Eight things PR is NOT – and what it does mean for your small business
Wish you could leverage the power of PR, but don’t really understand it? Here are eight things PR is not, and what it does mean for your small business.
If you keep seeing your competitors on the pages of glossy magazines and in the feeds of IG influencers, I bet you’re wondering how they’re doing it and secretly thinking your products would look so much better?
The answer isn’t good luck and knowing the right people (though contacts do help) but more down to the fact they will be working on their PR game, and if you want to own some of those golden column inches you so rightly deserve, you need to get involved.
PR is a term that many people just don’t understand, but having worked in the industry for over 20 years, I get it.
I also know that at best, PR is considered to be fluffy fun; at worst it’s a dark art that is fuelled by fake news and peddled by dodgy spin doctors.
This, however, isn’t the PR stage I have worked on for over two decades, and so I’d like to get to the bottom of this, and clear a few things up.
Eight things PR is not
Here are eight things that PR most definitely is not:
- PR isn’t just for big businesses and celebrities. It is also for hardworking, inspirational small business owners with passion and ambition – just like you.
- PR isn’t ER or a matter of life or death, but that doesn’t mean it isn’t important and that it can’t breathe life into your business.
- PR is NOT free – I’ve lost count of how many people have asked me to get them free advertising. PR is an investment of time, energy, creativity and resources, all of which are precious commodities that need to be used wisely.
- PR isn’t just about pages of coverage – but that is nice to see. Exposure needs to fit with your ‘why’ so it helps you grow your business and shine so people know you are there.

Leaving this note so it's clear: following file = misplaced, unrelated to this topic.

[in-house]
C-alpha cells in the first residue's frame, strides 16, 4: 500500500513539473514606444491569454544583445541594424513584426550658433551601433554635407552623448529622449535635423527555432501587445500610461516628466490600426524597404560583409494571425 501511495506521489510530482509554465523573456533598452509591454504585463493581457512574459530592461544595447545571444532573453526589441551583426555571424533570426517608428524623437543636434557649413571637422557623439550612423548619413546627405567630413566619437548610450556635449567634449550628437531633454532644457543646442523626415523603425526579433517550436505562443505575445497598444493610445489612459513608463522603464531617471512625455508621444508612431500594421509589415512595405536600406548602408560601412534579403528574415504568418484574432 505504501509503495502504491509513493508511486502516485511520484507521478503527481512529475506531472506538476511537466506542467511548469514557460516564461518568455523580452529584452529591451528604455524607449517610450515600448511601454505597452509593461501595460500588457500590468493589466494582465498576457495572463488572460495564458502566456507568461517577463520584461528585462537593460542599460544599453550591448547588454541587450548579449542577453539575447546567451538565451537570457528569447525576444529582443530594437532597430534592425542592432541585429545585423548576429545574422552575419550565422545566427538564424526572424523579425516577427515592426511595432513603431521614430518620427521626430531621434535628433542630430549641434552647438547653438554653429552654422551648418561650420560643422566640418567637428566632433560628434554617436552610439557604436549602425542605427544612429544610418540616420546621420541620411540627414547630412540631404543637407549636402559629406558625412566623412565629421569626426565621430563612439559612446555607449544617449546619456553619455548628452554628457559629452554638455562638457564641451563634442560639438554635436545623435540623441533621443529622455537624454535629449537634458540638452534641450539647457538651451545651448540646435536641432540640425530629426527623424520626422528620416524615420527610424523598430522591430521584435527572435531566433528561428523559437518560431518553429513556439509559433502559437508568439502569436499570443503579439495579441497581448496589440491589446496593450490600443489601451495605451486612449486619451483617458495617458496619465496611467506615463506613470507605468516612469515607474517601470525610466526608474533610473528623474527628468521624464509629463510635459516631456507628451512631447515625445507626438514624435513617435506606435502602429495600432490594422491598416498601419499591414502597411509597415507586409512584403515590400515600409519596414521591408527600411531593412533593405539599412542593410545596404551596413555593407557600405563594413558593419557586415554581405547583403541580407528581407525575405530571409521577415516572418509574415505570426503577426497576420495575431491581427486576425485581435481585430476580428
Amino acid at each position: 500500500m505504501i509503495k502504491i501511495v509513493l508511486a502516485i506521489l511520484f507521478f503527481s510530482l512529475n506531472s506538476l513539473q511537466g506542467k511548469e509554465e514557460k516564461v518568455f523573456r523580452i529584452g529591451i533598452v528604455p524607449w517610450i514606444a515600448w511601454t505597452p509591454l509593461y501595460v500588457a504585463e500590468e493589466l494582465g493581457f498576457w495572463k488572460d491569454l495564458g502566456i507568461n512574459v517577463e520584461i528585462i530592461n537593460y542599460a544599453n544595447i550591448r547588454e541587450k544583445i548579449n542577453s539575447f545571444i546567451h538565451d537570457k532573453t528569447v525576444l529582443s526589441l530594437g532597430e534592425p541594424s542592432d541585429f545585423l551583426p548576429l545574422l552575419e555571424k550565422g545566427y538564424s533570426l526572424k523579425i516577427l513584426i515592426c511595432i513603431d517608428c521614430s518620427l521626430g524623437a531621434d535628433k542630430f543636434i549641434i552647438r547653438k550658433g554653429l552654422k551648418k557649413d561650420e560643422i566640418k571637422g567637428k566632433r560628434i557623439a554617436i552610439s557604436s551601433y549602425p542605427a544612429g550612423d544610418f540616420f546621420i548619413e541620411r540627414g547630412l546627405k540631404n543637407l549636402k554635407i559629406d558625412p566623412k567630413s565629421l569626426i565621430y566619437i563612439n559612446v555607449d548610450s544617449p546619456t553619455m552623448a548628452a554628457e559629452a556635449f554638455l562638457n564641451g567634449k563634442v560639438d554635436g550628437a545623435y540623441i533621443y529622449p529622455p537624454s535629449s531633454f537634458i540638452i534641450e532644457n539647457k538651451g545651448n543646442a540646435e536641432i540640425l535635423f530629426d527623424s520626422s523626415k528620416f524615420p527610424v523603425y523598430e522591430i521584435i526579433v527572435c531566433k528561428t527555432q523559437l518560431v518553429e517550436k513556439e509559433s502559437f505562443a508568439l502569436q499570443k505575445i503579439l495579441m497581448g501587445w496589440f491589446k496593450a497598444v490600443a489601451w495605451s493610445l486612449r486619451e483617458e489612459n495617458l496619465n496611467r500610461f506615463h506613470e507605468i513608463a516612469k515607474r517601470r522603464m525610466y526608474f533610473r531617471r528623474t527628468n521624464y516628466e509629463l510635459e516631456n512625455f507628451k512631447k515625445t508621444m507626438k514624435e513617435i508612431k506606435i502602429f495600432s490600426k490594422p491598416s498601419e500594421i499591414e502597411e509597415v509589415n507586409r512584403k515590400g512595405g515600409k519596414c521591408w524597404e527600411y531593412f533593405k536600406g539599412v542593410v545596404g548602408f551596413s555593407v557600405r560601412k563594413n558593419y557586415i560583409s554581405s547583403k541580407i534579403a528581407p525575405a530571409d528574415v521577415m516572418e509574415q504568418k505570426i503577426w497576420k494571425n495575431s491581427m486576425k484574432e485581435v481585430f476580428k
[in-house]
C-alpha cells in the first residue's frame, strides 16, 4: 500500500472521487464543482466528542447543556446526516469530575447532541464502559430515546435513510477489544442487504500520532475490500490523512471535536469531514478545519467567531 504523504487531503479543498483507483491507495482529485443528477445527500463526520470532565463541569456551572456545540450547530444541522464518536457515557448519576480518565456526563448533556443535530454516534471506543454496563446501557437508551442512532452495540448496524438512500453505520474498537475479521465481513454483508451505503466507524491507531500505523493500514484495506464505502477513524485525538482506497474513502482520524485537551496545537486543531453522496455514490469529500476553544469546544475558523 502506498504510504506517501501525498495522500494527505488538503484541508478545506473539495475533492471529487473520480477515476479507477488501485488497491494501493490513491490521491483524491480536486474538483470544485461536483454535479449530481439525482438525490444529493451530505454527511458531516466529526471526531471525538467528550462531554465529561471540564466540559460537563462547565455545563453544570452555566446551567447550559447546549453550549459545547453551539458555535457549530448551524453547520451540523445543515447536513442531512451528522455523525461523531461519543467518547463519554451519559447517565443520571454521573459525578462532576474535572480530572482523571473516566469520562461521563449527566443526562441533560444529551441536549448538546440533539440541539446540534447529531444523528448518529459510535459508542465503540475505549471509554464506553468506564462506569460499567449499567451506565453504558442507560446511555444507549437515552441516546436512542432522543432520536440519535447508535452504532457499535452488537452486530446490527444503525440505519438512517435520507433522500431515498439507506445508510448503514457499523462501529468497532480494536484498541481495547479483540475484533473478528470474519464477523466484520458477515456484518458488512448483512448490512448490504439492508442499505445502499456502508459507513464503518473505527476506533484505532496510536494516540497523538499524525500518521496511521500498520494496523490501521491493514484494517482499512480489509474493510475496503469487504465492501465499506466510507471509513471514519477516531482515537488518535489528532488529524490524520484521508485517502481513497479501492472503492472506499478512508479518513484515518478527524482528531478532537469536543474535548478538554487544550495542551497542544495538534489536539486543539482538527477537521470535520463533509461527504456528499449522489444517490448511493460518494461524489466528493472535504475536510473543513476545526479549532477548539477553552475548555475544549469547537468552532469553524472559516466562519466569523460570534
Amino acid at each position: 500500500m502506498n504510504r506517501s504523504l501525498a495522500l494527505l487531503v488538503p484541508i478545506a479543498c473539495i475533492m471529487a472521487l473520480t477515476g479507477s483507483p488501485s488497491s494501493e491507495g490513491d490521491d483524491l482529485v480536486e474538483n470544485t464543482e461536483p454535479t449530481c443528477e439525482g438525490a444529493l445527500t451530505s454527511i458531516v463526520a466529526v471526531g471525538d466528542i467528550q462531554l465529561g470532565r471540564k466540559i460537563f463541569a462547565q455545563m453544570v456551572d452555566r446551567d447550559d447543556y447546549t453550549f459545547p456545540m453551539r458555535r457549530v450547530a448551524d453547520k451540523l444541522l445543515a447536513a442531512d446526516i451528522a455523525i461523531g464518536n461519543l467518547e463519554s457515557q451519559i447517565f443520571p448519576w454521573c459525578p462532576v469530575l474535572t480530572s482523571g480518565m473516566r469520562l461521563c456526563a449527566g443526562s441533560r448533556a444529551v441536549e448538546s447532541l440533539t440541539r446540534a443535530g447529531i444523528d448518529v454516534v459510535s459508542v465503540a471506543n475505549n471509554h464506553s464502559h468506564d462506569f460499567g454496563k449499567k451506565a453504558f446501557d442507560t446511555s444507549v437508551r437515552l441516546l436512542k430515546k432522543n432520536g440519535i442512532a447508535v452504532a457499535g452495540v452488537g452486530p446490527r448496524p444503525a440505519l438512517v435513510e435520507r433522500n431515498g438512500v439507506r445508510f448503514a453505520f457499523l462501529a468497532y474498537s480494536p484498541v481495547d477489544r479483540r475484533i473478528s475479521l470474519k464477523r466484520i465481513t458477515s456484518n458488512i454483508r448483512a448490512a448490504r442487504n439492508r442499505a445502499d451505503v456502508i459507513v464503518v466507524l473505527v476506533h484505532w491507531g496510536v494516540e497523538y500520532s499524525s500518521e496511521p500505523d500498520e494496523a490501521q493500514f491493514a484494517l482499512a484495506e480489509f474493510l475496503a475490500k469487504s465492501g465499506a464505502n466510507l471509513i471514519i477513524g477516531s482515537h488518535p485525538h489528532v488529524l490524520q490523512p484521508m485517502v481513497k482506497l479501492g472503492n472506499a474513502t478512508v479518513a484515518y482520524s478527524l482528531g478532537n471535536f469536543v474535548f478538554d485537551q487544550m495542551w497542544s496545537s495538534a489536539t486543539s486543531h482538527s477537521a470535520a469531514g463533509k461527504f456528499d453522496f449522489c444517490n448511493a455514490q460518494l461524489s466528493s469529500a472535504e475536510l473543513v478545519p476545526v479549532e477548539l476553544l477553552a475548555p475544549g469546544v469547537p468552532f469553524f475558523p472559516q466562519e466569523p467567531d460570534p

- PR isn’t about boozy lunches, endless champagne and swanky offices…but I do encourage you to celebrate your wins, big and small, with bubbles!
- PR isn’t lies and covering up your mistakes. It’s about being honest and transparent so that you earn trust and respect from not only your clients, but journalists and social influencers too.
- PR isn’t a fad, it is here to stay and there isn’t a one-size-fits-all approach.
- PR isn’t always easy to get right but if you are dedicated and put in the time, I think you will see it can take you to some amazing places – Red, Psychologies and onto the Talented Ladies website.
So, what is PR?
The Chartered Institute of Public Relations says, “Public Relations is about reputation – the result of what you do, what you say and what others say about you”.
They go on to say, “Public Relations is the discipline which looks after reputation, with the aim of earning understanding and support and influencing opinion and behaviour. It is the planned and sustained effort to establish and maintain goodwill and mutual understanding between an organisation and its publics”.
What this really means, is that PR is what other people say about you, and when the media start talking about you, things can get interesting, and busy.
PR encompasses a range of areas, including corporate, internal and crisis communications, social media management and community relations, and media relations still remain a key activity.
Media relations is what I have spent a great deal of my two-decade career doing and it is about building strong relationships with the press so they answer your emails, take your calls, come to your events and review your products.
If you get them to do this, their experiences will turn into words that are be read, or listened to, by their audiences who will start to see you in the same light and that, in a nutshell, is PR.
The media landscape today
When I talk about the media, today I am not just referring to the newspapers, magazines and broadcast options that were the industry staple when I started out over twenty years ago
Now, more than ever, there’s a growing mix of multi-channel platforms, from print and online to audio, and these are ever changing and evolving.
Traditional outlets are closing, others are merging with social sites and new ones are popping up all the time. For small business owners, this means there are more opportunities than ever for you to elevate your business, get people talking about you and buying from you and this will lead you to grow in both size, and confidence.
PR isn’t for the faint hearted – it takes courage, determination and hard work – but believe me, the more you do it the easier it will become and the better the results will be.
Natalie Trice is the founder of PR School and if you sign up to her new online membership in June you will get the lifetime founders fee of £30, which increases to £35 a month but is still a pretty good deal if you want your own PR guru cheering you on.
Also, look out for her second book, PR School – Your Time to Shine, which will be out in December and promises to be the ultimate guide to understanding PR and doing it yourself with confidence.